On the UI side, we did lots and lots of prototyping and focused a lot on getting the interactions and usability right. I remember our first UI prototype was drawn on a piece of napkin at a Pizza place near Boston. Before beta testing, we had friends come and use the tool (in exchange for a free can of Coke … and lots of coffee). We carefully identified their usage patterns and kept on iterating until we felt we got it right, and by right I mean easy enough for my mom to use without having to ask for my help (Seriously). One important thing to keep in mind here is that early users/testers might not reflect the target users.

Work on the production code: Scale, speed, reliability come into play here. Also this is the stage where we focused on the look and feel of the site, link placements, and text.

Private Beta Testing: We got friends and family to sign up. We sent out an email with instructions and waited for the feedback. In retrospect we made a mistake by signing up too many beta testers at once. Ideally you would want to divide them in small groups so that you have the time to act on the feedback from the first group, then have the second group test etc … We got a lot of good feedback and some bug reports. Major changes in the architecture are always tough to do, but are much better done at early stages. We decided to completely rewrite a module. Doing it at later stages would been much harder to control and would have caused a mess.

Turned on the switch and stayed awake for the next 36 hours!

What do you want Yamli to achieve and where do you see it a few years from now?

We aim to empower the Arabic web, tool by tool, innovation by innovation. Seems like a pretty general goal, right? You are actually correct to think so, but we are going to attempt to solve this problem by getting down and dirty, identifying every little annoying unsolved problem that affects a lot of users, and keep on banging our heads until we nail it down and solve it the right way. We initially started by solving the problem of typing and we are now moving into other innovations, mainly related to search so expect some cool innovations there pretty soon :)

How many people make up the Yamli team?

Currently the team is made up of the two co-founders. We are starting to look around for hiring. We don’t believe in outsourcing, and believe more in building a strong team that is passionate about the company and its mission, and that also has interest in seeing the company achieve it. Feel free to send us an email through our site if you would like to join our team.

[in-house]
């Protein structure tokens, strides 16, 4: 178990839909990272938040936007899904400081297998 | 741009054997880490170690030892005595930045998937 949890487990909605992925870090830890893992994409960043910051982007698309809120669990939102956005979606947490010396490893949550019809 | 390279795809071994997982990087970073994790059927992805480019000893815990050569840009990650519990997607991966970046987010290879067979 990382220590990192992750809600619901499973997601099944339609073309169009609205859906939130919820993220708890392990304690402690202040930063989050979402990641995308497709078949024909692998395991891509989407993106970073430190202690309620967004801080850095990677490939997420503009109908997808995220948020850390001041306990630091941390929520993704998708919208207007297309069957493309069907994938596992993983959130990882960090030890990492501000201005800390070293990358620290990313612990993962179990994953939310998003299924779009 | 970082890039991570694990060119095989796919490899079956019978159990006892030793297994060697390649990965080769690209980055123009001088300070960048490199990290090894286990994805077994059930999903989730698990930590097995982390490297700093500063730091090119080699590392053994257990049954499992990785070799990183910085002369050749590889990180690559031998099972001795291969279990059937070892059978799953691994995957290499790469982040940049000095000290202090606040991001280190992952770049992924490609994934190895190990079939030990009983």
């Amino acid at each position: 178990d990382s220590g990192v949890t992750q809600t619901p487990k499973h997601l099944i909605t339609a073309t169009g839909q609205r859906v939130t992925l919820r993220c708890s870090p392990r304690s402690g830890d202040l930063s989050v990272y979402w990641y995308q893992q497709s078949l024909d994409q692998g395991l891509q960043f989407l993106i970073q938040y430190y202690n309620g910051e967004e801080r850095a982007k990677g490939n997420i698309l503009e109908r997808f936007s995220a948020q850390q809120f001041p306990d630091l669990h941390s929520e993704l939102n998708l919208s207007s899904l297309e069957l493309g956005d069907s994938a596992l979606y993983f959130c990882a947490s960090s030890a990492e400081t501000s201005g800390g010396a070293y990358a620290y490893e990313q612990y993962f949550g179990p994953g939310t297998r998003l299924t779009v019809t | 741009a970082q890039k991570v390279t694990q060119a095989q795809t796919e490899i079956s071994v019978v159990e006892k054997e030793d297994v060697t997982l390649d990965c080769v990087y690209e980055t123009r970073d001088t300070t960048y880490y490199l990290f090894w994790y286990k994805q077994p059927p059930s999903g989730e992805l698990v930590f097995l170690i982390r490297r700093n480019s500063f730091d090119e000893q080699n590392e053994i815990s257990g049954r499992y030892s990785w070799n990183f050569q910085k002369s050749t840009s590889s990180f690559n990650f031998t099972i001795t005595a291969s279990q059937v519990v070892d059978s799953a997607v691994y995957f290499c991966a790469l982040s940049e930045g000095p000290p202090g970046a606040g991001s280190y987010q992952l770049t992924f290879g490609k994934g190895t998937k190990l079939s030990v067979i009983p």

How have you financed Yamli up to now?

Up until recently we have been bootstrapping the company although we had been pinged by a few angel investors and VCs. We recently received funding from two prolific angel investors: Georges Harik and Aydin Senkut. Both of them are early and ex-Googlers and were behind initiatives like Gmail, AdSense, Google Mobile, Google’s Asian syndication business … We are pretty excited and flattered to have this caliber of investors on board.

You recently launched small banner ads in the Yamli tool, how successful would you say they’ve been so far?

The ads are not yet open for commercial use. We are currently using them to promote our API partners, and also to support initiatives and blogs in the Arabic web space.

Could you give us a little idea about the underlying technology powering Yamli’s typing technology?

There are two major components to Yamli’s typing technology:

Server side: The transliteration algorithm runs on the server. The patent pending algorithm, which we like to call “our secret sauce”, takes a particular Latin word, breaks it down and analyzes its phonetic spelling, applies Arabic grammatical rules along with phonetic rules and comes out with a set of results ranked by likelihood. The algorithm also improves with time and adapts to dialects, new typing patterns, new words. So you can think of it like a small baby when it was launched, which was then fed and taught by users over time. Now it’s more like a smarter, fatter young kid. Well, maybe just smarter.